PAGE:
Oak framing provides many positive ecological benefits across several platforms. While the trees grow they take carbon out of the atmosphere and hold it in the wood. When you make it into a house, that carbon is locked away for the lifetime of the building.
At the end of that building’s lifespan (which is likely to be centuries), oak frames can be reused and repurposed to construct something else. Oak only gets better and stronger with age. Oak is also unusual in that it doesn’t require any toxins to be preserved. Plus the process to turn a tree into a suitable building material only involves a couple of saws – it’s very low energy.
The wood we use is grown specifically for the purpose of construction. Oak takes about 60-100 years to mature enough before it can be used in a building. In that growing time, you maintain a really stable biodiverse eco-system – each tree can sustain over 200 different organisms. You must be careful to not fell a whole forest in one go!
A responsible oak farm would take trees out of the farm gradually, throughout different phases of growth, based on what you need the material for and to support sustainable forestry management. So, it creates a nice circle of sustainability – even though you’re cultivating this crop to eventually cut it down, while it’s growing the forest makes a long-term environment for other eco-systems to prosper.
Border Oak only purchase FSC and PEFC certified timber. It’s a scrutiny-based system with lots of regulations suppliers need to adhere to. We buy from farms with replanting schemes that are audited in order to ensure it is sustainable and ethical.
Plus, it’s in a farm’s best interest to produce this way because they want to sell their product again and again. Oak needs to be grown in competition with other mature trees in order to be straight, so, from a commercial perspective, it’s vital there is a replanting plan and they don’t cut huge sections.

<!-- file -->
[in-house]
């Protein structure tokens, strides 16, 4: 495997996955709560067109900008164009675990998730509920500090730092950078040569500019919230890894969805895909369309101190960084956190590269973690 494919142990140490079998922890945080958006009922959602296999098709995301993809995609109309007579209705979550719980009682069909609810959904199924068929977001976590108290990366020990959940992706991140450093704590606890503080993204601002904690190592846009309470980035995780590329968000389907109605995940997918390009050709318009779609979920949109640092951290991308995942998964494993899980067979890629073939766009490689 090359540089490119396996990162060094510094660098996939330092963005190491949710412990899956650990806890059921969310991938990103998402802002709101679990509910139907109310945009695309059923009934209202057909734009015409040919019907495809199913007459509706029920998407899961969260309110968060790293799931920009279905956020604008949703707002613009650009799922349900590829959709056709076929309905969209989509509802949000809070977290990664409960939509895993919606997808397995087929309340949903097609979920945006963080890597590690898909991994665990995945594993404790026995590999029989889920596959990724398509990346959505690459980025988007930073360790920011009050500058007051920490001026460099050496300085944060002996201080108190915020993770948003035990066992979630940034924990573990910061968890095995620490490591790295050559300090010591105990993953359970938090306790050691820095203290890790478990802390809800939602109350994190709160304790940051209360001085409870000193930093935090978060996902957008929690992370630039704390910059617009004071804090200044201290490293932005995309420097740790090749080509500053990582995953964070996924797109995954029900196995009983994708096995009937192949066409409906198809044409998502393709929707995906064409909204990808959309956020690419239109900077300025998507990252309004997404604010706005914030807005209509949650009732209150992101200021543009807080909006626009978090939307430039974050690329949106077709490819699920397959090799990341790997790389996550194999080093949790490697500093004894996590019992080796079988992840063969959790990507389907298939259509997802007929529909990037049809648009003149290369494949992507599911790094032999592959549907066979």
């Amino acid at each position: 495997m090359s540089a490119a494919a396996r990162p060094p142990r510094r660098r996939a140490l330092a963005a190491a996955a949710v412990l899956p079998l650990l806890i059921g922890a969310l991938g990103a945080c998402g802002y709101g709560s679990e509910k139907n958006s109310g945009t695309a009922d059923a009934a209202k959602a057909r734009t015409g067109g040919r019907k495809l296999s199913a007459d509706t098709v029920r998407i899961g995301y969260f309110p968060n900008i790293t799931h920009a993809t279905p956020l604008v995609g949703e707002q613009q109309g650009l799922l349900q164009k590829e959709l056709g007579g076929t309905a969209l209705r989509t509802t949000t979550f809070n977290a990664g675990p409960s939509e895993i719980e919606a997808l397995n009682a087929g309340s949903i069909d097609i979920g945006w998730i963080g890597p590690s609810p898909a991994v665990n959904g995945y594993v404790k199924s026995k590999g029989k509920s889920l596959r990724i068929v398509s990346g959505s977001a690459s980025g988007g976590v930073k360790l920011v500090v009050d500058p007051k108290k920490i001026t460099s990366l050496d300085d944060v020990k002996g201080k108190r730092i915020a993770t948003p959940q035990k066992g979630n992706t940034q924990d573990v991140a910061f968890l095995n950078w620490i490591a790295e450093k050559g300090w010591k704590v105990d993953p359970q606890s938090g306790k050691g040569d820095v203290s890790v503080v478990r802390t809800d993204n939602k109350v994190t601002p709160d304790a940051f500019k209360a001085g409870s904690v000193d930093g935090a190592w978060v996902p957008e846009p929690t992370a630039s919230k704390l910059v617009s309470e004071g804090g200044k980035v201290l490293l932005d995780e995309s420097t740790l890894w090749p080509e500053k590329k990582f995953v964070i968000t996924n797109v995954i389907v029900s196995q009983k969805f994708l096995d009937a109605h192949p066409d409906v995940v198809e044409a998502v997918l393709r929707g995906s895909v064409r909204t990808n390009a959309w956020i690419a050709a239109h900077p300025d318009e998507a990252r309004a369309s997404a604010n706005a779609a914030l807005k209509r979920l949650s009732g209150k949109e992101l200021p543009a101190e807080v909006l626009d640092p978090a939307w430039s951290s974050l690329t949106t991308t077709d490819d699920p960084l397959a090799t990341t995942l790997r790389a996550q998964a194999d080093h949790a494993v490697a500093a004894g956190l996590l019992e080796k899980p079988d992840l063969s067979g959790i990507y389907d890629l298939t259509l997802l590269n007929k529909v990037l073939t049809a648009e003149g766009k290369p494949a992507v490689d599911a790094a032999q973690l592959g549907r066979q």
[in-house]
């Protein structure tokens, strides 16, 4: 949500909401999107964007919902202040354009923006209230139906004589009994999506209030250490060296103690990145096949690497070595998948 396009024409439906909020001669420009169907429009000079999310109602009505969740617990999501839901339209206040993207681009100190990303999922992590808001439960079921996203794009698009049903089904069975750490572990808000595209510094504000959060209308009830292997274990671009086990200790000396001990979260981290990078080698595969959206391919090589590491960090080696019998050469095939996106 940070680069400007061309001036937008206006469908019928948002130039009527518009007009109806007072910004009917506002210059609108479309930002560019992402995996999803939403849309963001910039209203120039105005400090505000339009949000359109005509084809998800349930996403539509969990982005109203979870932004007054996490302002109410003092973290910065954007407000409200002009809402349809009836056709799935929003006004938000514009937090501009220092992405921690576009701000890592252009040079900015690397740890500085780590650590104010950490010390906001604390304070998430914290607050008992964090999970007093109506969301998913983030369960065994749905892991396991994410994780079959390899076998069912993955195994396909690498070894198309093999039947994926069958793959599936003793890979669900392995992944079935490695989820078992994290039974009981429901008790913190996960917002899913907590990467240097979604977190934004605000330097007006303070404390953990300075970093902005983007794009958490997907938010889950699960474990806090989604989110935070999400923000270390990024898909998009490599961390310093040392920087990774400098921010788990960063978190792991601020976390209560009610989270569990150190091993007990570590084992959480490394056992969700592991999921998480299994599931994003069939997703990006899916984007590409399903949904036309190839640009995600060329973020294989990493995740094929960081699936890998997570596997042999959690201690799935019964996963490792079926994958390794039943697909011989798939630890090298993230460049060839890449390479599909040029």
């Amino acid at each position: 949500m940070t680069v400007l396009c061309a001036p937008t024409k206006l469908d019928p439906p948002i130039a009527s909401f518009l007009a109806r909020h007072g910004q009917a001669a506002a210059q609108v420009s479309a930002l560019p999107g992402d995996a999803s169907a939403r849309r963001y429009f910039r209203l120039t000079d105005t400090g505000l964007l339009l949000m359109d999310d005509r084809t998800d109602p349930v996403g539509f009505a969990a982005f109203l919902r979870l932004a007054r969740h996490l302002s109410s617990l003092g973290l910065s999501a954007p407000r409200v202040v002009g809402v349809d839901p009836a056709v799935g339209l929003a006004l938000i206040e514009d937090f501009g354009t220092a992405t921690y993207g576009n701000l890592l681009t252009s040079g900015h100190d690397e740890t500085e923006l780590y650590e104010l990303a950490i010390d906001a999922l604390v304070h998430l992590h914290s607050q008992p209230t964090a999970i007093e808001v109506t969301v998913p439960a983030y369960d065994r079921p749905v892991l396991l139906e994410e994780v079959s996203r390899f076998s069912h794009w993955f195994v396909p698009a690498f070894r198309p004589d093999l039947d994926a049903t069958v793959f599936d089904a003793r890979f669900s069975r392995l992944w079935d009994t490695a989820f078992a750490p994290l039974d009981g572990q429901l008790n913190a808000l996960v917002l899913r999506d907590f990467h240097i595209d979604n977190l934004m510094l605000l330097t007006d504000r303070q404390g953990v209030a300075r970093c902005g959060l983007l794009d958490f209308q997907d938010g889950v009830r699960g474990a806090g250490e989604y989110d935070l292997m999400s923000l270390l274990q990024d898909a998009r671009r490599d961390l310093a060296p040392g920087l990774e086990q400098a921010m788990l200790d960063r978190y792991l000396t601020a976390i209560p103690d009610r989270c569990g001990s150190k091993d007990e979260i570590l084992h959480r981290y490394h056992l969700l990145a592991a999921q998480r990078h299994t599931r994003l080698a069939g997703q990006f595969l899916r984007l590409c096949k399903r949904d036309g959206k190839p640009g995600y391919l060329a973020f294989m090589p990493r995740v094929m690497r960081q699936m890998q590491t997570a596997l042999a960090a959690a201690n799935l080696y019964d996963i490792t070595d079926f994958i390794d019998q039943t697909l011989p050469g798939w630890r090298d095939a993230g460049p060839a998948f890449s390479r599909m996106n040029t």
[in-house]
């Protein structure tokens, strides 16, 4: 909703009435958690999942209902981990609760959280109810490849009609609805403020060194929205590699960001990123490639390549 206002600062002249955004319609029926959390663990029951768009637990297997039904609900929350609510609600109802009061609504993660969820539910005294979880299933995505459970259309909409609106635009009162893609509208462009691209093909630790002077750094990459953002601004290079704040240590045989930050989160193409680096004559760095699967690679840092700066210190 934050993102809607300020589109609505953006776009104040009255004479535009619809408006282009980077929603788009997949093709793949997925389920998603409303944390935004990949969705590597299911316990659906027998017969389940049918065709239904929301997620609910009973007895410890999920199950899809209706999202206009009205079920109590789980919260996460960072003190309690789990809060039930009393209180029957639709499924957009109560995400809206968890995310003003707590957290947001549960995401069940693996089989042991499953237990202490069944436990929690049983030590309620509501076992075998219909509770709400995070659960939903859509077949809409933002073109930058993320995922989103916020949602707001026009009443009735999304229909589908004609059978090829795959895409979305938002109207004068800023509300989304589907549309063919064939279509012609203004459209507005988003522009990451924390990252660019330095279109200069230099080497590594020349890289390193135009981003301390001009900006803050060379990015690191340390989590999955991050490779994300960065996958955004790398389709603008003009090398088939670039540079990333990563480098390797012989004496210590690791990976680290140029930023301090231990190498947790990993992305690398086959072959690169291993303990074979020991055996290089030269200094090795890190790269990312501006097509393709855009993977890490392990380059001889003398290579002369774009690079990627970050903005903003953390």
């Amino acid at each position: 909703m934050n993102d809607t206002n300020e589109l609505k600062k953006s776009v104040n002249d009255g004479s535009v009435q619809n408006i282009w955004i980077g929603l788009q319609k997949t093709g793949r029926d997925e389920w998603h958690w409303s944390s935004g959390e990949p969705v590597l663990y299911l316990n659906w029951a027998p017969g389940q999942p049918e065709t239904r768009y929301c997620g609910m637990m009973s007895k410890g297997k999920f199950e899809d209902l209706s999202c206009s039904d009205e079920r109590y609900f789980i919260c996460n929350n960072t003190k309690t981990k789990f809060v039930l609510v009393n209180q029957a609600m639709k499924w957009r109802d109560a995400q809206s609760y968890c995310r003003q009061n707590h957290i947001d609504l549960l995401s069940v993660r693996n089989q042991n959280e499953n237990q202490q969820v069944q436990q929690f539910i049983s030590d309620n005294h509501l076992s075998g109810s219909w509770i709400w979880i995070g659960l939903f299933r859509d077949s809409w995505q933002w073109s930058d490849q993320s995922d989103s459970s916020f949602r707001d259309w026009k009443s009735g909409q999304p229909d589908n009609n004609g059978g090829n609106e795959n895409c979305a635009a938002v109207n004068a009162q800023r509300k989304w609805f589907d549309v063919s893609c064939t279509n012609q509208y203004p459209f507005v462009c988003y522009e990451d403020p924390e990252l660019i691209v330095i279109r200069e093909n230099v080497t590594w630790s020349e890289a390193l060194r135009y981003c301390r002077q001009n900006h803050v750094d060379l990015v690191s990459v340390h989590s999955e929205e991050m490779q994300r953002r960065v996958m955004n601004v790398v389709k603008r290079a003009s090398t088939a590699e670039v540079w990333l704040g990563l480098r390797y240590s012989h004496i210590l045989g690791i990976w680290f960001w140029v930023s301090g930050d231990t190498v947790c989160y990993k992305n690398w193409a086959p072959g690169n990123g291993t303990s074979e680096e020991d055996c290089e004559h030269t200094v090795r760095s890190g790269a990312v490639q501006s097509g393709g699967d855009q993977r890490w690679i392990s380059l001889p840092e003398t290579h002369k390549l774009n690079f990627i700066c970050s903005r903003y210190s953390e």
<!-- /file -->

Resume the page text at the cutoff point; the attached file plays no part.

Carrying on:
As a product, oak has a significantly low carbon footprint, no matter where it comes from because it requires so little processing. Most construction grade oak is grown in the UK and France. Careful procurement processes mean we make best use of transport to minimise delivery mileage – ordering oak for several houses at a time when we can. We also don’t use automated machinery to make the frames – all of our oak is carved in the traditional manner, by hand.
There’s very little waste in our workshop. By properly and fully designing the house to start with and using thorough quantity surveying systems we only order the materials needed. This dramatically alters how much waste you will have but also ensures we are cost efficient.
The offcuts from the workshop are used in a woodburner to heat the office (which doesn’t have central heating). Other local businesses collect and dry larger amounts to later sell on as firewood.
In the yard, we have a separate pile of the oak that hasn’t met our grading standards for various reasons. If this isn’t collected we try and use it for local charity projects and community schemes.
I think if someone is really interested in sustainable living, they’d want to know a bit about their materials – for instance, how the oak is grown and what certification is in place.
We try to do the legwork for our clients to maintain our own rigourous standards and are always striving to improve. For example, we have a policy of specifying local manufacturers and suppliers wherever possible, to reduce transport miles, support local business and reduce the carbon footprint.
But the very best way to build sustainably is to ensure that the house doesn’t need much energy to run once it’s constructed – make it as thermally efficient as possible. We put a lot of focus into the fabric of the building, additional insulation and design around passive solar gain principles.
We offer a wide variety of construction packages too – for example, encapsulating an oak frame using structural insulated panels (SIPs) will deliver high thermal performance and airtightness.
It’s important to look at the right materials and products at the design stage. Communicate with your designer about what is important to you, whether it’s budget, sustainability, renewable tech or ethical purchasing. A good designer will tailor the scheme to your preferences.
For more information visit Border Oak